For Cedar, her crop planning process starts with a review of her notes from the previous year. She’ll type up the handwritten notes, paying particular attention to the ones she marked as “next year,” seeing what was good, what was a failure, what should be timed differently, etc. Then she’ll use that information to plan out her crop maps. The maps are organized by week number, not dates. She prefers week numbers because dates change year to year. April 15th is on a different day, but week 16 is pretty consistent. Next, she creates her greenhouse seeding schedule based on what she knows she needs to produce from her maps. The last step is using an excel spreadsheet to create the master plan which consolidates everything, and helps her make a to-do list for each week. When the week comes she’ll copy down the plan, then walk around and make adjustments based on the actuals, and take notes as the season progresses.
At Full Sun Farm, Vanessa and her partner Alex have been farming for 17 years and have about 4 acres in production each year. They grow vegetables and cut flowers for two farmers markets and a CSA. They encounter a similar conundrum as Cedar when it comes to their cut flowers because they grow flowers for weddings and brides who tend to want white and blush colored bouquets, whereas market customers like more color. So “It’s a balancing act,” as Vanessa puts it.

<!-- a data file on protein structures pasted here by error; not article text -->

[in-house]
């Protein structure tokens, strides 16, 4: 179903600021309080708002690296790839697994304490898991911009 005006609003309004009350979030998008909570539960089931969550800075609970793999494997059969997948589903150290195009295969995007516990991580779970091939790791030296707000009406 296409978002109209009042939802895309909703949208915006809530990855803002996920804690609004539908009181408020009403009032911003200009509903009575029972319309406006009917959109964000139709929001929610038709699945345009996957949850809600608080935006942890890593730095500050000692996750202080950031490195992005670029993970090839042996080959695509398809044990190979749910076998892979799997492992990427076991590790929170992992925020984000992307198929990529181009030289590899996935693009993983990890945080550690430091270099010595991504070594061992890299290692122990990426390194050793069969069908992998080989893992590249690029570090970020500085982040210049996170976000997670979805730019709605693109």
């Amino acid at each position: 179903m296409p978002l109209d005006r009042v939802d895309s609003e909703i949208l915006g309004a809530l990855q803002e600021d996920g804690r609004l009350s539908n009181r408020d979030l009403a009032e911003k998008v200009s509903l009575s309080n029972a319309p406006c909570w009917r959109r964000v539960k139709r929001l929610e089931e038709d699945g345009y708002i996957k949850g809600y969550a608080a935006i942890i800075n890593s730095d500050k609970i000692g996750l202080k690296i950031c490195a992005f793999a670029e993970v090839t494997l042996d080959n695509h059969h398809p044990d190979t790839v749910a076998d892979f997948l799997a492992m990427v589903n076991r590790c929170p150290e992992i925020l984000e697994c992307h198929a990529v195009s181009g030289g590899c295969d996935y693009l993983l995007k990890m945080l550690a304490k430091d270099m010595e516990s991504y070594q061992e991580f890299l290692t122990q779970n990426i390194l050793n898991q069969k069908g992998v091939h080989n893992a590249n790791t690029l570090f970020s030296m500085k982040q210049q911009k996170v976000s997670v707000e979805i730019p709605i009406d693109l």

Vanessa’s crop planning process starts at the end of the season when they look at all their sales records from markets. They keep track of everything that they sold at each market. Those are the records they are most diligent and consistent with keeping. Looking back at those numbers they are able to analyze them and see where the holes might be. For example, they might notice that they didn’t have lettuce these two weeks, why not? How can we fill that in? Or, we sold out of this one thing, how can we plan to bring more then. Then, she’ll sit down with Alex, and any apprentices that are staying through the winter and get their general impressions from the year. They talk about what was difficult, what did they love/hate harvesting, what worked, etc. and go through crops one by one.